A low-cost adaptation for hard hats could drive the widespread use of augmented reality on construction sites.
GPS expert Trimble has worked with Microsoft to develop the innovation, which is designed to integrate the HoloLens holographic computer with an industry-standard hard hat.
The accessory, fitted with a suspension mechanism, attaches the HoloLens to connections on a MSA V-Gard hard hat, replacing the conventional “inner ring” of the HoloLens that clamps it to the user’s head.
The hard hat and the accessory sell for $300 (£217), which with the current £2,719 cost of purchasing a developer edition of HoloLens, means contractors can bring augmented reality into the field for under £3,000.
The need for 3D visualisation outside the office and the need to meet safety regulations was a driving force behind the innovation, says Aviad Almagor, director of the Mixed Reality Program at Trimble: “Many existing customers of our software for HoloLens, had a requirement to comply with safety regulations, this innovation extends the benefits of HoloLens into areas where increased requirements are mandated, such as construction sites, offshore facilities and mining projects.”
The accessory is fitted with a suspension mechanism and fits inside the hard hat
The system is currently approved for use by the American National Standards Institute (ANSI).
Almagor says Trimble has received a “significant number of orders” for the hard hats that will go to a mix of general contractors, MEP contractors, architects and others in countries worldwide.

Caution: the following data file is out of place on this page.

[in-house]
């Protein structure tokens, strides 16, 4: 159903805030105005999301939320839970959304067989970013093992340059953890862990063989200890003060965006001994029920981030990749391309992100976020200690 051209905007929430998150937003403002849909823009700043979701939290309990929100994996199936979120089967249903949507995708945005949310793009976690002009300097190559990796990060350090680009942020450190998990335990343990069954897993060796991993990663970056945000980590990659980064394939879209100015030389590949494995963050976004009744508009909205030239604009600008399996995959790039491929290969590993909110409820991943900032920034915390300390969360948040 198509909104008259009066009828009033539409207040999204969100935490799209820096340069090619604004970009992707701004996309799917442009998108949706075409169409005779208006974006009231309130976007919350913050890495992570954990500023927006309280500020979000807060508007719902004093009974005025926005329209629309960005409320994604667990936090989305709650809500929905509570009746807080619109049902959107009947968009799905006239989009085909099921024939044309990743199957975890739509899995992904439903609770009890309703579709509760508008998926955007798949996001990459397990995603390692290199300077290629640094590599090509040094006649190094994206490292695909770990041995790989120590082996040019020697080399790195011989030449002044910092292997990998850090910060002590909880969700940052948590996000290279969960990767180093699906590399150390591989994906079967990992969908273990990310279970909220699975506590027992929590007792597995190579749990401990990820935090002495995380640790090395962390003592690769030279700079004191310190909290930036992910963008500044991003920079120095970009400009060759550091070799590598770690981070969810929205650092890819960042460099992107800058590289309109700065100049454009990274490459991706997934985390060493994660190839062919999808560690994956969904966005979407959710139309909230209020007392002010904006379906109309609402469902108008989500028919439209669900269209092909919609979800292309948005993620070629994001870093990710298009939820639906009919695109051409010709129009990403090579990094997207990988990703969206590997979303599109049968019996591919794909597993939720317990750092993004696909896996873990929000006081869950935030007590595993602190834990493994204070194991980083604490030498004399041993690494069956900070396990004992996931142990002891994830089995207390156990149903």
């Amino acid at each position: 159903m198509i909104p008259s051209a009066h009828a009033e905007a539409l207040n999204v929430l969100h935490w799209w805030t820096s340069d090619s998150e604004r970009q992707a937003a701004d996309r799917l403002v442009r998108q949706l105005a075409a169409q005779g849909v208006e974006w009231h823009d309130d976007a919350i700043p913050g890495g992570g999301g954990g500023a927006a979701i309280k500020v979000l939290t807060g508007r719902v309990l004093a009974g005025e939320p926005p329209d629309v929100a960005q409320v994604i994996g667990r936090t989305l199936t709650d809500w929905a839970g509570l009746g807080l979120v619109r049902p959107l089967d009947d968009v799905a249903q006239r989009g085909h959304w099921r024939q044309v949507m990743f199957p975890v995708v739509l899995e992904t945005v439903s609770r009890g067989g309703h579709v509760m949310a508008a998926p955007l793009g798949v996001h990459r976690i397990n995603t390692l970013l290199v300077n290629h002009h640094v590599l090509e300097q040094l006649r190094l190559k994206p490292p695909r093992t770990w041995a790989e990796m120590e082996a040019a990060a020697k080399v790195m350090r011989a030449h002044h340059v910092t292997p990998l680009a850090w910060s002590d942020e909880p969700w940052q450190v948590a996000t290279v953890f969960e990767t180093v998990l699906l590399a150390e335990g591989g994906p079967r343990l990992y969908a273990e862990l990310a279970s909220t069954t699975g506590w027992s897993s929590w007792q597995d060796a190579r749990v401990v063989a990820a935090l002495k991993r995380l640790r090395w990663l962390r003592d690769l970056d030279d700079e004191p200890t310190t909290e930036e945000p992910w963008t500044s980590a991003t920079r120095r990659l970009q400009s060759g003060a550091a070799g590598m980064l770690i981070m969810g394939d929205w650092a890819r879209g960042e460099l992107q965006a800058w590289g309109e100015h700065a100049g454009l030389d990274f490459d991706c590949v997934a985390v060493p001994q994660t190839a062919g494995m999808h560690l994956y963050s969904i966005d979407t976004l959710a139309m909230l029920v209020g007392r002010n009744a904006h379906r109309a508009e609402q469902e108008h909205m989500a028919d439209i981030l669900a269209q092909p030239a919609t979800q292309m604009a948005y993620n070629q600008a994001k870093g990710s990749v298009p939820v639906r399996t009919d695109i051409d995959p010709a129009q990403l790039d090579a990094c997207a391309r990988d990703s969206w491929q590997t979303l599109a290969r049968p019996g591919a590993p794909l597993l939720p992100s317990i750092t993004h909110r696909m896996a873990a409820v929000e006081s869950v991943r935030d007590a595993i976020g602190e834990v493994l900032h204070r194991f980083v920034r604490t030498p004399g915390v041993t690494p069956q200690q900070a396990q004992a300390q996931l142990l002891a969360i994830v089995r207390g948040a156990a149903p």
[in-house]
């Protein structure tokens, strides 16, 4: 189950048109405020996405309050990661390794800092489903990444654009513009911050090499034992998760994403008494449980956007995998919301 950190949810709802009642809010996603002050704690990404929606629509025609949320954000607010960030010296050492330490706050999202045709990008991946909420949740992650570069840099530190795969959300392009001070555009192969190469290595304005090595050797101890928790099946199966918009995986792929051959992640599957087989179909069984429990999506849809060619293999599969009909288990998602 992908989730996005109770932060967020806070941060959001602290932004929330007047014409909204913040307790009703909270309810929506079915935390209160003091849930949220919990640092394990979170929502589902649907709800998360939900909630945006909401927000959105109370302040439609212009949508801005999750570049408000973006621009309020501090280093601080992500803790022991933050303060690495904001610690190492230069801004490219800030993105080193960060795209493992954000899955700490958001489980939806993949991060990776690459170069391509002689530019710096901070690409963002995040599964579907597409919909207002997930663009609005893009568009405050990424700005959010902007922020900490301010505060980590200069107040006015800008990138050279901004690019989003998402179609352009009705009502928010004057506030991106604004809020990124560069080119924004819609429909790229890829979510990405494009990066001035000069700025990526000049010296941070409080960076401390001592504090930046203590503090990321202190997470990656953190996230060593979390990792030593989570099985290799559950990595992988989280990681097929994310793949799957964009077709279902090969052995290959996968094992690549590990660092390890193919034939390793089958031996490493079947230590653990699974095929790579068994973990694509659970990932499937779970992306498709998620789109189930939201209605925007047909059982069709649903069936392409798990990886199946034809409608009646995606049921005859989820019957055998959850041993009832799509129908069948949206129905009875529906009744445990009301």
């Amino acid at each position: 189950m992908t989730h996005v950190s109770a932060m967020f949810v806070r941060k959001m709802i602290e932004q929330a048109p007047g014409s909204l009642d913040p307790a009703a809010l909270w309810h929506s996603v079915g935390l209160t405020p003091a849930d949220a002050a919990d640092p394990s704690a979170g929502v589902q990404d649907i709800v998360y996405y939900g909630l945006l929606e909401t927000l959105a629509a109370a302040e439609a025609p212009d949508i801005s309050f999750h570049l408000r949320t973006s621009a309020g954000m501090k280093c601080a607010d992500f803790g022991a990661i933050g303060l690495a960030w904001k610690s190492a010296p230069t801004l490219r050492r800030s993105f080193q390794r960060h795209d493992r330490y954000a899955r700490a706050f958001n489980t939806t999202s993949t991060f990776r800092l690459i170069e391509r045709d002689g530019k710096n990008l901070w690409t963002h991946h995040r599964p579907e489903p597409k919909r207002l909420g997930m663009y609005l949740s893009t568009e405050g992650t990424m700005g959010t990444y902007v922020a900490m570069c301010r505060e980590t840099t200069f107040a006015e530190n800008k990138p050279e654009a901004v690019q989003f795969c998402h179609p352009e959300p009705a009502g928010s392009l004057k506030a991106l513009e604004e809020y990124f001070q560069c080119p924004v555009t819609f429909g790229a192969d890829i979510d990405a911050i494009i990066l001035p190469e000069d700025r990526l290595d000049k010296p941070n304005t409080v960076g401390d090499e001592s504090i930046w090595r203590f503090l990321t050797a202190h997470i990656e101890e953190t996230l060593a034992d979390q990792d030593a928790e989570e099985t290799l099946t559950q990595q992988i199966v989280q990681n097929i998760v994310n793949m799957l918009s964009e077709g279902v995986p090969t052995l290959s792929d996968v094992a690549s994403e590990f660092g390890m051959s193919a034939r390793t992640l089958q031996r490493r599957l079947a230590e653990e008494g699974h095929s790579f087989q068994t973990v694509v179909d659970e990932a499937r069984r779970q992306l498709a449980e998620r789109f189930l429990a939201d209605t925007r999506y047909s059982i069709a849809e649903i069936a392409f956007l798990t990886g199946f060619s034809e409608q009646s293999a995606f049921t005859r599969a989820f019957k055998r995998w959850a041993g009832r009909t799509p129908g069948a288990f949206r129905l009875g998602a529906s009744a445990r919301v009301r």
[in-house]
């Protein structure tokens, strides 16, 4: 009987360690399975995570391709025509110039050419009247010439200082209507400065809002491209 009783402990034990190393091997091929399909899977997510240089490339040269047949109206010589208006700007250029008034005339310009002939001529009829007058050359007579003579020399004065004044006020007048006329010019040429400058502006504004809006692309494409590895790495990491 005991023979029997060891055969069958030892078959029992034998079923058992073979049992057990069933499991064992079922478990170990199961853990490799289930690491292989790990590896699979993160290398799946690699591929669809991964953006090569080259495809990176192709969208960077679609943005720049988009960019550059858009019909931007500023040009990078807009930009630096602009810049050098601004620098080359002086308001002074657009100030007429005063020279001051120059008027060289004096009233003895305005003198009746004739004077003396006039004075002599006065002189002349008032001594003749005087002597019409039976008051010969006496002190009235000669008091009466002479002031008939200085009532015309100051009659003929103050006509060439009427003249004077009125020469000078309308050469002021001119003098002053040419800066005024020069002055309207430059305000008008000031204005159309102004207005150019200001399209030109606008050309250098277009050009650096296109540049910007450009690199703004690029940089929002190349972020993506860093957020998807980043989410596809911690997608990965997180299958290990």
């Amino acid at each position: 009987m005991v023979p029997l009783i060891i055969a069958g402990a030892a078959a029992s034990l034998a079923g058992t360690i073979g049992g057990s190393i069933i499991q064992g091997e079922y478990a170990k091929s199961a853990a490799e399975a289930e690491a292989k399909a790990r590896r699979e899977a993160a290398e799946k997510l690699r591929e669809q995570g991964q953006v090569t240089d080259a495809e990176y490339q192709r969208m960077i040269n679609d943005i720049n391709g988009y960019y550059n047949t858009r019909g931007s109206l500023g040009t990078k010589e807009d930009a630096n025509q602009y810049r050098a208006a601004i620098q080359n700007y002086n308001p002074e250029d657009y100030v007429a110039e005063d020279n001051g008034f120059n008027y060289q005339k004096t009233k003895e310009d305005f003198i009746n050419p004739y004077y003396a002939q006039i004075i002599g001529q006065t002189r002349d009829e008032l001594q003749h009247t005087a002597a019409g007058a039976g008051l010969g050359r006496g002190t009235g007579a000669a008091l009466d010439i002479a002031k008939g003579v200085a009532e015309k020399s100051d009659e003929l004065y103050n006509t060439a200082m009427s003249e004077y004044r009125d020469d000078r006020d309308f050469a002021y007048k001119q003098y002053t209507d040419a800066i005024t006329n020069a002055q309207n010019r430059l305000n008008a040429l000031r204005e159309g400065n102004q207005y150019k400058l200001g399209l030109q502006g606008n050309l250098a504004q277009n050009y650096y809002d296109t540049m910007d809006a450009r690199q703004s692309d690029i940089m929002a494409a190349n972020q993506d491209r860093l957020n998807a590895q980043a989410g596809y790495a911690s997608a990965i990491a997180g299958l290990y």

The hard hat is able to run any software for HoloLens, including Trimble’s new mixed reality application Trimble Connect, which aligns holographic data on a 1:1 scale on the job site. This enables users to review models in the context of the physical environment. Mixed reality is a form of AR that augments the real world with virtual objects that look as if they are really there.
The software is able to display 3D models of structure and mechanical and electrical systems overlaid on top of actual work being completed on site to help improve design coordination and spot inconsistencies and clashes. Users can view assigned tasks and capture data using onsite measurement tools, it is also being used for training.
Early adopters of the hard hat have included French contractor GA Smart Buildings, which used the system on site for MEP quality control, and for comparing actual work to the 3D design model to identify any discrepancies. LMP, one of largest construction companies in India, is using it to train onsite teams in work procedures and to carry out quality control.
Contractors can bring augmented reality into the field for under £3,000
The official launch was greeted with enthusiasm by Kazendi, a developer of commercial mixed reality applications for HoloLens. In a blog post it said: “We are excited by the news that with this add-on HoloLens will finally be industry compliant for use in hard hat zones.
“This addition gives further scope to the usage of HoloMeetings, designed to transform the way corporations communicate, collaborate and expedite their processes, bringing the conversation to the frontline where the constructor, architect and planner can all be present.”
A key selling point of HoloLens is that it runs on Windows 10 infrastructure, which means multiple applications for different industry use can be run on the same device.
Critics of augmented reality have highlighted the potential for the technology to distract users’ attention from various hazards on site, resulting in accidents or injuries.
Almagor says such concerns are unjustified: “Although users need to be aware of the risks associated with wearing the device, I don’t see a big difference between this system and using a phone or a tablet in the field,” he says. “And because you are looking through HoloLens it is not blocking your view to the same extent. It’s really about being aware that the technology attracts your attention and being cautious about what is going on around you.”
HoloLens can also be easily removed using quick-release clips on the accessory, leaving the hard hat in place.